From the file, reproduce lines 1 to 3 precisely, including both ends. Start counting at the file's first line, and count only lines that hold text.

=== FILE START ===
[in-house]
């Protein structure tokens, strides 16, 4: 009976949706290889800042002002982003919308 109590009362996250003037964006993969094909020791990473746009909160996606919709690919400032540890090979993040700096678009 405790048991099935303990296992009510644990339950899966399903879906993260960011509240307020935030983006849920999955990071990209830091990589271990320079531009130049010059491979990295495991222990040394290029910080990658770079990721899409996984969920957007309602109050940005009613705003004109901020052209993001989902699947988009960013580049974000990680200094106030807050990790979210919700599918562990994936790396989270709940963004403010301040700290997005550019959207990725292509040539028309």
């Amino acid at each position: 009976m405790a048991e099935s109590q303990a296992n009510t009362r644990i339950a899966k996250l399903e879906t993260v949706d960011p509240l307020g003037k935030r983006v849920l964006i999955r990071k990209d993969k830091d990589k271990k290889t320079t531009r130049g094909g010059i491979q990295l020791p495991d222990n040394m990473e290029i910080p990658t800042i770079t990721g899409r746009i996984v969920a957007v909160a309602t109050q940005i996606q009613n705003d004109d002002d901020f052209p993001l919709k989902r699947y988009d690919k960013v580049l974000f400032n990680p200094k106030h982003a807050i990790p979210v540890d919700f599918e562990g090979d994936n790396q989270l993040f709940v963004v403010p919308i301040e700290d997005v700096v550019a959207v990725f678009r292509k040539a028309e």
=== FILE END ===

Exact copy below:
[in-house]
């Protein structure tokens, strides 16, 4: 009976949706290889800042002002982003919308 109590009362996250003037964006993969094909020791990473746009909160996606919709690919400032540890090979993040700096678009 405790048991099935303990296992009510644990339950899966399903879906993260960011509240307020935030983006849920999955990071990209830091990589271990320079531009130049010059491979990295495991222990040394290029910080990658770079990721899409996984969920957007309602109050940005009613705003004109901020052209993001989902699947988009960013580049974000990680200094106030807050990790979210919700599918562990994936790396989270709940963004403010301040700290997005550019959207990725292509040539028309």
């Amino acid at each position: 009976m405790a048991e099935s109590q303990a296992n009510t009362r644990i339950a899966k996250l399903e879906t993260v949706d960011p509240l307020g003037k935030r983006v849920l964006i999955r990071k990209d993969k830091d990589k271990k290889t320079t531009r130049g094909g010059i491979q990295l020791p495991d222990n040394m990473e290029i910080p990658t800042i770079t990721g899409r746009i996984v969920a957007v909160a309602t109050q940005i996606q009613n705003d004109d002002d901020f052209p993001l919709k989902r699947y988009d690919k960013v580049l974000f400032n990680p200094k106030h982003a807050i990790p979210v540890d919700f599918e562990g090979d994936n790396q989270l993040f709940v963004v403010p919308i301040e700290d997005v700096v550019a959207v990725f678009r292509k040539a028309e």